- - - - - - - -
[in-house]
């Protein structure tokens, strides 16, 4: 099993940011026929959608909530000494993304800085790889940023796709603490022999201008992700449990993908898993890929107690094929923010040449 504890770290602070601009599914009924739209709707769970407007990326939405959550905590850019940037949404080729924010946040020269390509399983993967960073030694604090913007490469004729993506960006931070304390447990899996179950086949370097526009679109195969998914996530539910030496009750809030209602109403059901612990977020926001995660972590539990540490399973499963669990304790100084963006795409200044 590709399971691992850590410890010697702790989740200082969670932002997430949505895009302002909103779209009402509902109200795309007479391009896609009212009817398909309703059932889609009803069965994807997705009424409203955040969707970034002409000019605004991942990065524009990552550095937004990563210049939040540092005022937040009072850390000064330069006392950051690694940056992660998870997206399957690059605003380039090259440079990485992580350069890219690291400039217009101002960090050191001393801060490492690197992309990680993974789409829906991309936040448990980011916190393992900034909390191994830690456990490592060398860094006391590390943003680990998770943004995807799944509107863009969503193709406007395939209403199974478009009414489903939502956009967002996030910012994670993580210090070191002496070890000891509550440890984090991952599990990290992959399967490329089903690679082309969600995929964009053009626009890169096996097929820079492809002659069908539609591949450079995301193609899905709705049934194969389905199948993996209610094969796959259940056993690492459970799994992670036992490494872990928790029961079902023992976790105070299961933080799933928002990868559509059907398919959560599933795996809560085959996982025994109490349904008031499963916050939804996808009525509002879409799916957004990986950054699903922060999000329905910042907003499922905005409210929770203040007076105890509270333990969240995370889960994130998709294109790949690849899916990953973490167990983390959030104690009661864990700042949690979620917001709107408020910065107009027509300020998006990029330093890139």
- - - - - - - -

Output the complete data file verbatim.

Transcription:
[in-house]
């Protein structure tokens, strides 16, 4: 099993940011026929959608909530000494993304800085790889940023796709603490022999201008992700449990993908898993890929107690094929923010040449 504890770290602070601009599914009924739209709707769970407007990326939405959550905590850019940037949404080729924010946040020269390509399983993967960073030694604090913007490469004729993506960006931070304390447990899996179950086949370097526009679109195969998914996530539910030496009750809030209602109403059901612990977020926001995660972590539990540490399973499963669990304790100084963006795409200044 590709399971691992850590410890010697702790989740200082969670932002997430949505895009302002909103779209009402509902109200795309007479391009896609009212009817398909309703059932889609009803069965994807997705009424409203955040969707970034002409000019605004991942990065524009990552550095937004990563210049939040540092005022937040009072850390000064330069006392950051690694940056992660998870997206399957690059605003380039090259440079990485992580350069890219690291400039217009101002960090050191001393801060490492690197992309990680993974789409829906991309936040448990980011916190393992900034909390191994830690456990490592060398860094006391590390943003680990998770943004995807799944509107863009969503193709406007395939209403199974478009009414489903939502956009967002996030910012994670993580210090070191002496070890000891509550440890984090991952599990990290992959399967490329089903690679082309969600995929964009053009626009890169096996097929820079492809002659069908539609591949450079995301193609899905709705049934194969389905199948993996209610094969796959259940056993690492459970799994992670036992490494872990928790029961079902023992976790105070299961933080799933928002990868559509059907398919959560599933795996809560085959996982025994109490349904008031499963916050939804996808009525509002879409799916957004990986950054699903922060999000329905910042907003499922905005409210929770203040007076105890509270333990969240995370889960994130998709294109790949690849899916990953973490167990983390959030104690009661864990700042949690979620917001709107408020910065107009027509300020998006990029330093890139």